Following an historic vote in Strasbourg on Tuesday 10 December, the complete reform of the Common Fisheries Policy (CFP) has been finalised with unanimous approval. The four crucial elements of the reform involved ending discards; devolving day-to-day management to Member States; blocking any move towards internationally transferable fishing concessions and introducing the concept of Maximum sustainable Yields for future long-term sustainable stock management. My own legislative report on the Common Organisation of the Markets for Fisheries & Aquaculture Products (CMO) was also approved unanimously without any amendments.
The €6.574 billion European Maritime and Fisheries Fund (EMFF) covering the next 7 years to 2020 is the last outstanding part of the package still to be approved. Meetings between the Commission, the Council and the Parliament will continue almost up until Christmas, in an attempt to reach agreement but it looks likely that key parts of the fisheries fund will remain to be decided in the early part of next year.
On the key policy areas, a tight timetable has been set, species by species and fishery by fishery, to achieve the discards ban, starting with small pelagic species like mackerel and herring at 1st January 2015, then covering white fish species like cod, haddock and whiting by 1st January 2016 and including all other species by 1st January 2019. Financial incentives will be provided to fishermen to help them purchase new gear that helps to avoid unwanted by-catch and to fit CCTV to every vessel to monitor compliance with the new controls. Strict rules on what can be done with landed fish that previously would have been discarded over the side have been agreed, with juvenile fish sold for conversion into fish meal and fish oil. There are sensible derogations in place that will enable species with a high-survivability, such as crabs and prawns to be placed back in the water.
On the core issue of regionalisation, the European Parliament sensibly voted for a new system, which will see the European Commission setting the basic framework for the CFP, while Member States will have day-to-day responsibility for managing the implementation of quotas, days-at-sea and technical measures. Only where a Member State fails to abide by the Commission’s framework, could Brussels claw back the power to the centre. This is a major breakthrough that has been hard fought and won against serious resistance from certain powerful EU Member States and their Commissioners, who loathe the idea of returning sovereignty to the regions.
We also scored a great victory on the question of Transferable Fishing Concessions (TFCs). The original Commission proposal envisaged the long-term transfer of TFCs between nations. They firmly believed that this market-based system would transform the fisheries sector and end fleet over-capacity in some Member States. However, there was massive concern from almost everyone except Spain, that such a system would enable huge, wealthy fisheries companies in Vigo to snap up fishing quotas around the UK and elsewhere. Not only would this mean that Spanish trawlers would displace Scottish trawlers on the grounds, it would mean that the catches would be landed in Galicia rather than in Scotland, costing thousands of jobs in our ports, harbours and processing sector. Happily, common sense prevailed and TFCs will not now be up for grabs.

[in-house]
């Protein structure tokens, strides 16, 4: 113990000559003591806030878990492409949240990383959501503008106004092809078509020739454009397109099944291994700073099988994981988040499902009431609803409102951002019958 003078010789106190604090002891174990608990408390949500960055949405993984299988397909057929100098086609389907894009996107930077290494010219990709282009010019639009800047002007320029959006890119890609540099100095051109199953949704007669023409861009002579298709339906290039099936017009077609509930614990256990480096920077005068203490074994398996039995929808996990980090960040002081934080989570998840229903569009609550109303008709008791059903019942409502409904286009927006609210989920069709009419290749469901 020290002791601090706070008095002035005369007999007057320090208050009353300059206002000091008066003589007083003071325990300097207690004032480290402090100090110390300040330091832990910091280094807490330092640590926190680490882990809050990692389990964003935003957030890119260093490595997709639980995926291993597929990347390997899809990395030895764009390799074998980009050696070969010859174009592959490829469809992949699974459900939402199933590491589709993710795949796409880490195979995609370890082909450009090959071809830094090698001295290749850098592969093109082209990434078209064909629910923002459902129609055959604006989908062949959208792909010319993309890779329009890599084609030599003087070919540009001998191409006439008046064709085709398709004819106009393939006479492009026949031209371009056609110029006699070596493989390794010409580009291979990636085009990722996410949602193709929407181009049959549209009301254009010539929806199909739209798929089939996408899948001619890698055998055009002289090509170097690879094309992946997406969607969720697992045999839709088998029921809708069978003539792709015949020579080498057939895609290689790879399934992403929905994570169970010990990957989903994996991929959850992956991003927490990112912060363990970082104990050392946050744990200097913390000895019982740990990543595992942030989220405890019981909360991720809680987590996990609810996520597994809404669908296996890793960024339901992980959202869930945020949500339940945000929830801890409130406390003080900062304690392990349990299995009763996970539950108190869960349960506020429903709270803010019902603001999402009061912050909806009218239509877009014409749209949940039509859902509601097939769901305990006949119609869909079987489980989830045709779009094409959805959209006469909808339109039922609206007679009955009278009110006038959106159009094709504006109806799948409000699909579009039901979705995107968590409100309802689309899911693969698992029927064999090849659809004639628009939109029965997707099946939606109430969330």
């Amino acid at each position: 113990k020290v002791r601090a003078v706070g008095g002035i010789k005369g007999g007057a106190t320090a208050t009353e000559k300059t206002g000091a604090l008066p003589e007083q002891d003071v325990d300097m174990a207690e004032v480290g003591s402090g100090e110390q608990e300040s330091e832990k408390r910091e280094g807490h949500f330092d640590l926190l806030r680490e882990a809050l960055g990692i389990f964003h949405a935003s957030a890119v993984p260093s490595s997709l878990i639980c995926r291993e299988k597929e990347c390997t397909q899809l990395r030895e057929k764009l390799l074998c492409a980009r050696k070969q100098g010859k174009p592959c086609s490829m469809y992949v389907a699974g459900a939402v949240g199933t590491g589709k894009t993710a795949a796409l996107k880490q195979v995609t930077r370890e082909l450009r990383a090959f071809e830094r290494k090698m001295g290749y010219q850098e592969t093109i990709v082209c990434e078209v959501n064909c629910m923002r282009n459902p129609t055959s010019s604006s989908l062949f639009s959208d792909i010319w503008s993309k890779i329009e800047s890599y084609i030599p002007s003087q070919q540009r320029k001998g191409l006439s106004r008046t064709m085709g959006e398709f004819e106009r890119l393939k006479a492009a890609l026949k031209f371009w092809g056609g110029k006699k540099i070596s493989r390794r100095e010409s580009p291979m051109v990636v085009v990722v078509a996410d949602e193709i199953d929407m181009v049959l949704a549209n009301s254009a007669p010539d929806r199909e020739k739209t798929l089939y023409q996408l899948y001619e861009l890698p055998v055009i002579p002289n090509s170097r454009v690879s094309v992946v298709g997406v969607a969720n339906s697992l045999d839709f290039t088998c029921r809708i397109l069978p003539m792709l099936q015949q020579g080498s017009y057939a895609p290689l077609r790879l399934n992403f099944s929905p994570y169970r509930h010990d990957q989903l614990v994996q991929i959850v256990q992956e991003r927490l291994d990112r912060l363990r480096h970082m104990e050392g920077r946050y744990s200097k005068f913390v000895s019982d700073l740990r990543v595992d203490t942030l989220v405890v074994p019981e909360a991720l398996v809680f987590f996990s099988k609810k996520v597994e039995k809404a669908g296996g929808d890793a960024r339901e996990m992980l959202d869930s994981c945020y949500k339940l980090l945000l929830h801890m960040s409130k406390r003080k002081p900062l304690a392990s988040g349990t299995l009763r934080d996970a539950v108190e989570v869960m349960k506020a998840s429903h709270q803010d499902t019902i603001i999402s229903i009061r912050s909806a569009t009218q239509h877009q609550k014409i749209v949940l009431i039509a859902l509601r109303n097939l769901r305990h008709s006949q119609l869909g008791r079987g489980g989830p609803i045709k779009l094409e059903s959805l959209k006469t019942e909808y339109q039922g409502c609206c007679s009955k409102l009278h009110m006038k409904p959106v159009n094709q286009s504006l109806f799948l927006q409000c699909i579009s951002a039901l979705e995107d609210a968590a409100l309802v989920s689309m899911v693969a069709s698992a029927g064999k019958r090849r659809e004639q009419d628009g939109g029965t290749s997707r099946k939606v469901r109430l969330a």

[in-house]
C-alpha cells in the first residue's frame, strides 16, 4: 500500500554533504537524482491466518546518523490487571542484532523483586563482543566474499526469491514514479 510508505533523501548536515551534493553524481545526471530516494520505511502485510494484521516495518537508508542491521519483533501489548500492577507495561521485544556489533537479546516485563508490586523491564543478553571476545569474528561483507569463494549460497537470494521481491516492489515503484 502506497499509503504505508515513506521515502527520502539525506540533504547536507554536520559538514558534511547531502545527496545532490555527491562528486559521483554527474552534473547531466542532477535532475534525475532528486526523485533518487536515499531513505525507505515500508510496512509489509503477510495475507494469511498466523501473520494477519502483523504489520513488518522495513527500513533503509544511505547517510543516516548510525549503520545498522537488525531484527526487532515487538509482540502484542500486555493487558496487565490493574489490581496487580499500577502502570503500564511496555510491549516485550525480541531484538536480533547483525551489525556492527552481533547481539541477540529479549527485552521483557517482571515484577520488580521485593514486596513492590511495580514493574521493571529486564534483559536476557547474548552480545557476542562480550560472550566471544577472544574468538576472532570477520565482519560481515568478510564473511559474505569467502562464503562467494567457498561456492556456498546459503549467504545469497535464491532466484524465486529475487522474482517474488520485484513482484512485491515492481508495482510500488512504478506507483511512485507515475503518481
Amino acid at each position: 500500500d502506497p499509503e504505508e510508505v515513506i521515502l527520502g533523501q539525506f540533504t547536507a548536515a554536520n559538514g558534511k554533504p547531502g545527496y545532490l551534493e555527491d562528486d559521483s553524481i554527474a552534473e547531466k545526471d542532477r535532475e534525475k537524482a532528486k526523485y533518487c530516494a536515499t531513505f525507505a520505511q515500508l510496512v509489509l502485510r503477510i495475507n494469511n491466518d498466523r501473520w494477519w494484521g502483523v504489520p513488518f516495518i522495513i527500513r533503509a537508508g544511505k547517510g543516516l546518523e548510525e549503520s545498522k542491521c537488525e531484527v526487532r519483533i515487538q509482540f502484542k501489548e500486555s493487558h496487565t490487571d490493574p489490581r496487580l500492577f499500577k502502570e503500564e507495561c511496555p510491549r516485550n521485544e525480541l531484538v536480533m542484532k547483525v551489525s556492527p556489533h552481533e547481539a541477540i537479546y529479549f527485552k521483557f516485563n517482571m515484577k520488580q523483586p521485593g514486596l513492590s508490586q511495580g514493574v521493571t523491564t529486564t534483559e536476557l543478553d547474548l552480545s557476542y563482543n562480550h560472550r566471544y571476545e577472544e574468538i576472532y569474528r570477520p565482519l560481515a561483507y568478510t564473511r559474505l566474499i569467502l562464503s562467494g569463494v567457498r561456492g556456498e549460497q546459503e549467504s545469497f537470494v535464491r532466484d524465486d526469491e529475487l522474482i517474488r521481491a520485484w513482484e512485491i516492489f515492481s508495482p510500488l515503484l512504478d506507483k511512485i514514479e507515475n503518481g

Finally, on the fundamental issue of future stock management, Parliament voted in favour of a new management system based on Maximum Sustainable Yield (MSY). A strict timetable has been agreed meaning that all of the key commercial stocks will have to be fished at sustainable levels starting from 2015 where possible and by 2020 at the latest.
On the controversial question of multi-annual plans on which there has been an inter-institutional dispute for the past four years, the Lithuanian Presidency set up a special Task Force, involving high-level representatives from the European Commission, the European Parliament and the Council of Ministers. I was asked to chair the Task Force and we have now scored a major breakthrough with an initial agreement affecting future long-term plans for single species, pelagic stocks. This inter-institutional pact will hopefully pave the way for a future accord involving multi-species mixed fisheries. Once multi annual plans have been adopted for all commercial species, it means the annual gladiatorial battle just before Christmas, when EU Fisheries Ministers meet in Brussels to thrash out Total Allowable Catches (TACs) and quotas for the year ahead, will end. Fishermen will have the confidence of knowing what they are allowed to catch for up to 5 years or more. This will also enable them to borrow capital from the banks to build new vessels or modernise existing ones.
There was also a resounding defeat for MEPs who tried to overturn a wide-ranging compromise thrashed out in the Fisheries Committee after many months of work, on deep water trawling. The compromise was supported by all the political groups, bar the Greens who abstained. Nevertheless, on the eve of the crucial vote in Strasbourg, some Socialists and Lib Dems broke ranks and in an outright defiance of normal parliamentary procedure, tabled amendments that sought a one-size-fits-all outright ban of all deep water trawling below 600 metres. For ports that rely entirely on their deep water fleet, support for an outright ban would have been disastrous, effectively destroying the whole community. By a massive 597 votes to 91, MEPs rejected a total ban and instead voted for targeted, risk-based measures which will protect the seabed and endangered deep water species, while allowing sustainable fishing to continue.
Against the background of improving fish stocks in Scottish and UK waters, I believe the newly agreed CFP can now provide our fishing sector with a prosperous and sustainable future.
STRUAN STEVENSON, MEP